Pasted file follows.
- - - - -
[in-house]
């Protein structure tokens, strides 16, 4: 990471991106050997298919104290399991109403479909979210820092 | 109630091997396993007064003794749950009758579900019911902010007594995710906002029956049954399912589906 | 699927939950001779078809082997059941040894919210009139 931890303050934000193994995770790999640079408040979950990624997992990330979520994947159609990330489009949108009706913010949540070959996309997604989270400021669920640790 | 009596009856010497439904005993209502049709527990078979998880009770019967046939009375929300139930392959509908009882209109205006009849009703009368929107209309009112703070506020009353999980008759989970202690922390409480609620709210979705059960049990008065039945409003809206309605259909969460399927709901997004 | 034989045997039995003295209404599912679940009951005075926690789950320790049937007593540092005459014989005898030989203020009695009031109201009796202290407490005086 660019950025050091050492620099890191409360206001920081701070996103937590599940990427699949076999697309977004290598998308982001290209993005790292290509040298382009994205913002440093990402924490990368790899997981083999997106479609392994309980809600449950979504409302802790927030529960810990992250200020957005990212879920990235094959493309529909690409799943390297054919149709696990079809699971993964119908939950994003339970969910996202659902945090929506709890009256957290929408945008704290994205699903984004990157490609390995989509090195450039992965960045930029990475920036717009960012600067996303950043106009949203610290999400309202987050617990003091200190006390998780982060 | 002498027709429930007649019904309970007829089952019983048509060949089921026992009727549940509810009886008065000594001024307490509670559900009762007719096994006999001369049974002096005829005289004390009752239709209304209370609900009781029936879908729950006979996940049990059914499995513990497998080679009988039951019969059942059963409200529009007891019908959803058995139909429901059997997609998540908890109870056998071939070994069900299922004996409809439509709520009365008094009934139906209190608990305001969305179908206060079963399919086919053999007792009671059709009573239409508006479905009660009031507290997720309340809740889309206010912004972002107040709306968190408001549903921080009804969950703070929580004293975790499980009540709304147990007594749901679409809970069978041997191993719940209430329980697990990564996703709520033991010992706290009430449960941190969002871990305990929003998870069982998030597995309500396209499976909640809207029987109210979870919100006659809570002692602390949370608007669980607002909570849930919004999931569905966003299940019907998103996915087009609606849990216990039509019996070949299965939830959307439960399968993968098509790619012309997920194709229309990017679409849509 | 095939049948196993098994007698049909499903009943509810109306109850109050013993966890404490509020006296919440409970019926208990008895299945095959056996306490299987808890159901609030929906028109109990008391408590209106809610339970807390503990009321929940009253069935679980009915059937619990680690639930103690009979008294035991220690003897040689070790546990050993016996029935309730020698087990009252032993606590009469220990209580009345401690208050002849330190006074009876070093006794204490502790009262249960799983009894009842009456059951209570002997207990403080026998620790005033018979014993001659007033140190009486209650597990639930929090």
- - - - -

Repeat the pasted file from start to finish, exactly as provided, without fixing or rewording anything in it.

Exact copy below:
[in-house]
């Protein structure tokens, strides 16, 4: 990471991106050997298919104290399991109403479909979210820092 | 109630091997396993007064003794749950009758579900019911902010007594995710906002029956049954399912589906 | 699927939950001779078809082997059941040894919210009139 931890303050934000193994995770790999640079408040979950990624997992990330979520994947159609990330489009949108009706913010949540070959996309997604989270400021669920640790 | 009596009856010497439904005993209502049709527990078979998880009770019967046939009375929300139930392959509908009882209109205006009849009703009368929107209309009112703070506020009353999980008759989970202690922390409480609620709210979705059960049990008065039945409003809206309605259909969460399927709901997004 | 034989045997039995003295209404599912679940009951005075926690789950320790049937007593540092005459014989005898030989203020009695009031109201009796202290407490005086 660019950025050091050492620099890191409360206001920081701070996103937590599940990427699949076999697309977004290598998308982001290209993005790292290509040298382009994205913002440093990402924490990368790899997981083999997106479609392994309980809600449950979504409302802790927030529960810990992250200020957005990212879920990235094959493309529909690409799943390297054919149709696990079809699971993964119908939950994003339970969910996202659902945090929506709890009256957290929408945008704290994205699903984004990157490609390995989509090195450039992965960045930029990475920036717009960012600067996303950043106009949203610290999400309202987050617990003091200190006390998780982060 | 002498027709429930007649019904309970007829089952019983048509060949089921026992009727549940509810009886008065000594001024307490509670559900009762007719096994006999001369049974002096005829005289004390009752239709209304209370609900009781029936879908729950006979996940049990059914499995513990497998080679009988039951019969059942059963409200529009007891019908959803058995139909429901059997997609998540908890109870056998071939070994069900299922004996409809439509709520009365008094009934139906209190608990305001969305179908206060079963399919086919053999007792009671059709009573239409508006479905009660009031507290997720309340809740889309206010912004972002107040709306968190408001549903921080009804969950703070929580004293975790499980009540709304147990007594749901679409809970069978041997191993719940209430329980697990990564996703709520033991010992706290009430449960941190969002871990305990929003998870069982998030597995309500396209499976909640809207029987109210979870919100006659809570002692602390949370608007669980607002909570849930919004999931569905966003299940019907998103996915087009609606849990216990039509019996070949299965939830959307439960399968993968098509790619012309997920194709229309990017679409849509 | 095939049948196993098994007698049909499903009943509810109306109850109050013993966890404490509020006296919440409970019926208990008895299945095959056996306490299987808890159901609030929906028109109990008391408590209106809610339970807390503990009321929940009253069935679980009915059937619990680690639930103690009979008294035991220690003897040689070790546990050993016996029935309730020698087990009252032993606590009469220990209580009345401690208050002849330190006074009876070093006794204490502790009262249960799983009894009842009456059951209570002997207990403080026998620790005033018979014993001659007033140190009486209650597990639930929090």